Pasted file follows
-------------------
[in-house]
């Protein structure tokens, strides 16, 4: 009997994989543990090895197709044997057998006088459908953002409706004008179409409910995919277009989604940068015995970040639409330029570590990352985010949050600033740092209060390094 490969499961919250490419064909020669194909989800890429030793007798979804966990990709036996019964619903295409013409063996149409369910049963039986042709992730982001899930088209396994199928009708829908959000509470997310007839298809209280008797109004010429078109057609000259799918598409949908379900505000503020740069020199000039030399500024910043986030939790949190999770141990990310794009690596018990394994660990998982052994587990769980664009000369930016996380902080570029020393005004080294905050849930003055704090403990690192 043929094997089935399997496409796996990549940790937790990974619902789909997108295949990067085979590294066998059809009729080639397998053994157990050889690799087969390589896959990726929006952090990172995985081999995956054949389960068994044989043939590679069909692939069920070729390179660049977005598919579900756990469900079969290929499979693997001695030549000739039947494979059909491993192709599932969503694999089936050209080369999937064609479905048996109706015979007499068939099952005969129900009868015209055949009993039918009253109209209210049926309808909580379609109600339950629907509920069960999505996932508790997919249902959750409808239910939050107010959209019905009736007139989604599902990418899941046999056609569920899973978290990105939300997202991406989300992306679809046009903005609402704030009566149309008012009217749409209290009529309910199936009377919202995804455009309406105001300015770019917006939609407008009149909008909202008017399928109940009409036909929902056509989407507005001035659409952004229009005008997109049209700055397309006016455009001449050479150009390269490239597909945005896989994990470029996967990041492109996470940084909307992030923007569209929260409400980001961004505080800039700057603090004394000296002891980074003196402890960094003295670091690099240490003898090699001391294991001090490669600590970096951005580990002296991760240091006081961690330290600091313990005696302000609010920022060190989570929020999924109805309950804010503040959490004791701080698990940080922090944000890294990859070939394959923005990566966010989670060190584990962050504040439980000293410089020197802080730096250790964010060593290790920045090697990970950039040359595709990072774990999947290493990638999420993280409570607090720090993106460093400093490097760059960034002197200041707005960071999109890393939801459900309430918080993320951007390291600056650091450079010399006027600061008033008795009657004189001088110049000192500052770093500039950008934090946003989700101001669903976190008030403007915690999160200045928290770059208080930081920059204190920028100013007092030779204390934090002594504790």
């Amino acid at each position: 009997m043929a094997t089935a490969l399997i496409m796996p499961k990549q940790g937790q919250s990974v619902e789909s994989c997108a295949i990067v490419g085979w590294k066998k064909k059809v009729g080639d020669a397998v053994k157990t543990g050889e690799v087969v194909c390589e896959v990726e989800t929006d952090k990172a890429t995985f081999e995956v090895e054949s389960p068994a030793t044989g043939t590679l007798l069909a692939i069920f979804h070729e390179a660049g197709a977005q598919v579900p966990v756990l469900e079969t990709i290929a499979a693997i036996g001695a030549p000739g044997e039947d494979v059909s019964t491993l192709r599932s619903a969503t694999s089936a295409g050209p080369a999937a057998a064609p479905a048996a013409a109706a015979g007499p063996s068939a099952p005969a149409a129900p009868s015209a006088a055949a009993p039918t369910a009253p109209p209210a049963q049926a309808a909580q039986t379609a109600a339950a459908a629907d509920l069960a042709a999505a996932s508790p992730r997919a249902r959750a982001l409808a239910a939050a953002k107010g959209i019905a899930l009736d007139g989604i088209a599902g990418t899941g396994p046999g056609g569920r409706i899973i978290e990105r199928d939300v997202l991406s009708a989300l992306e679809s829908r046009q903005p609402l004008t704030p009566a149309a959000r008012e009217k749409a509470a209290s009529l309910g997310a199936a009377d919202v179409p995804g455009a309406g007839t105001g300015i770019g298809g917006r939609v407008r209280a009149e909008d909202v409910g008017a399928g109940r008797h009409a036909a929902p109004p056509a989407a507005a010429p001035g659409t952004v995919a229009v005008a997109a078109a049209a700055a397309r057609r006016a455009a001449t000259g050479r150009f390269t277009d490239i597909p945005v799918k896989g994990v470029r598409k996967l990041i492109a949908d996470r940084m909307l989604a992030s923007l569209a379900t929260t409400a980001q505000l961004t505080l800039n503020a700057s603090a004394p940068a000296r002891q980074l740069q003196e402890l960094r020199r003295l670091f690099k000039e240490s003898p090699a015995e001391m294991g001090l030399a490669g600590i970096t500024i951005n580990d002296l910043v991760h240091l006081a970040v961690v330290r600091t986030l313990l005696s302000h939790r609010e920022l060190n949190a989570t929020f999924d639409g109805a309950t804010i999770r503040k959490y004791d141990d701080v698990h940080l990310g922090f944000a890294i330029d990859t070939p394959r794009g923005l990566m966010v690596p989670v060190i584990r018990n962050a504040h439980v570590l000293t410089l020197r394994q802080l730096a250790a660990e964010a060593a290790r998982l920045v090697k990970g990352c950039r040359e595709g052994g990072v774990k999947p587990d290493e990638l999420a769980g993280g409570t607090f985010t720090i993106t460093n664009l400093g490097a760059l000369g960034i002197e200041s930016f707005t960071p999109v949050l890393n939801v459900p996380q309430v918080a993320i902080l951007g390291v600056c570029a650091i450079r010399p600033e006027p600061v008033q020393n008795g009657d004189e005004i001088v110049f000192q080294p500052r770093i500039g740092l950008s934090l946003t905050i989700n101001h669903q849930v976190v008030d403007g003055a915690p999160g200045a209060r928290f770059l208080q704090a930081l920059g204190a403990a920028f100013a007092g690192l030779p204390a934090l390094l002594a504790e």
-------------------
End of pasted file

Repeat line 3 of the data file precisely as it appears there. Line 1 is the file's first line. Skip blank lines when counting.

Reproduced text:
């Amino acid at each position: 009997m043929a094997t089935a490969l399997i496409m796996p499961k990549q940790g937790q919250s990974v619902e789909s994989c997108a295949i990067v490419g085979w590294k066998k064909k059809v009729g080639d020669a397998v053994k157990t543990g050889e690799v087969v194909c390589e896959v990726e989800t929006d952090k990172a890429t995985f081999e995956v090895e054949s389960p068994a030793t044989g043939t590679l007798l069909a692939i069920f979804h070729e390179a660049g197709a977005q598919v579900p966990v756990l469900e079969t990709i290929a499979a693997i036996g001695a030549p000739g044997e039947d494979v059909s019964t491993l192709r599932s619903a969503t694999s089936a295409g050209p080369a999937a057998a064609p479905a048996a013409a109706a015979g007499p063996s068939a099952p005969a149409a129900p009868s015209a006088a055949a009993p039918t369910a009253p109209p209210a049963q049926a309808a909580q039986t379609a109600a339950a459908a629907d509920l069960a042709a999505a996932s508790p992730r997919a249902r959750a982001l409808a239910a939050a953002k107010g959209i019905a899930l009736d007139g989604i088209a599902g990418t899941g396994p046999g056609g569920r409706i899973i978290e990105r199928d939300v997202l991406s009708a989300l992306e679809s829908r046009q903005p609402l004008t704030p009566a149309a959000r008012e009217k749409a509470a209290s009529l309910g997310a199936a009377d919202v179409p995804g455009a309406g007839t105001g300015i770019g298809g917006r939609v407008r209280a009149e909008d909202v409910g008017a399928g109940r008797h009409a036909a929902p109004p056509a989407a507005a010429p001035g659409t952004v995919a229009v005008a997109a078109a049209a700055a397309r057609r006016a455009a001449t000259g050479r150009f390269t277009d490239i597909p945005v799918k896989g994990v470029r598409k996967l990041i492109a949908d996470r940084m909307l989604a992030s923007l569209a379900t929260t409400a980001q505000l961004t505080l800039n503020a700057s603090a004394p940068a000296r002891q980074l740069q003196e402890l960094r020199r003295l670091f690099k000039e240490s003898p090699a015995e001391m294991g001090l030399a490669g600590i970096t500024i951005n580990d002296l910043v991760h240091l006081a970040v961690v330290r600091t986030l313990l005696s302000h939790r609010e920022l060190n949190a989570t929020f999924d639409g109805a309950t804010i999770r503040k959490y004791d141990d701080v698990h940080l990310g922090f944000a890294i330029d990859t070939p394959r794009g923005l990566m966010v690596p989670v060190i584990r018990n962050a504040h439980v570590l000293t410089l020197r394994q802080l730096a250790a660990e964010a060593a290790r998982l920045v090697k990970g990352c950039r040359e595709g052994g990072v774990k999947p587990d290493e990638l999420a769980g993280g409570t607090f985010t720090i993106t460093n664009l400093g490097a760059l000369g960034i002197e200041s930016f707005t960071p999109v949050l890393n939801v459900p996380q309430v918080a993320i902080l951007g390291v600056c570029a650091i450079r010399p600033e006027p600061v008033q020393n008795g009657d004189e005004i001088v110049f000192q080294p500052r770093i500039g740092l950008s934090l946003t905050i989700n101001h669903q849930v976190v008030d403007g003055a915690p999160g200045a209060r928290f770059l208080q704090a930081l920059g204190a403990a920028f100013a007092g690192l030779p204390a934090l390094l002594a504790e």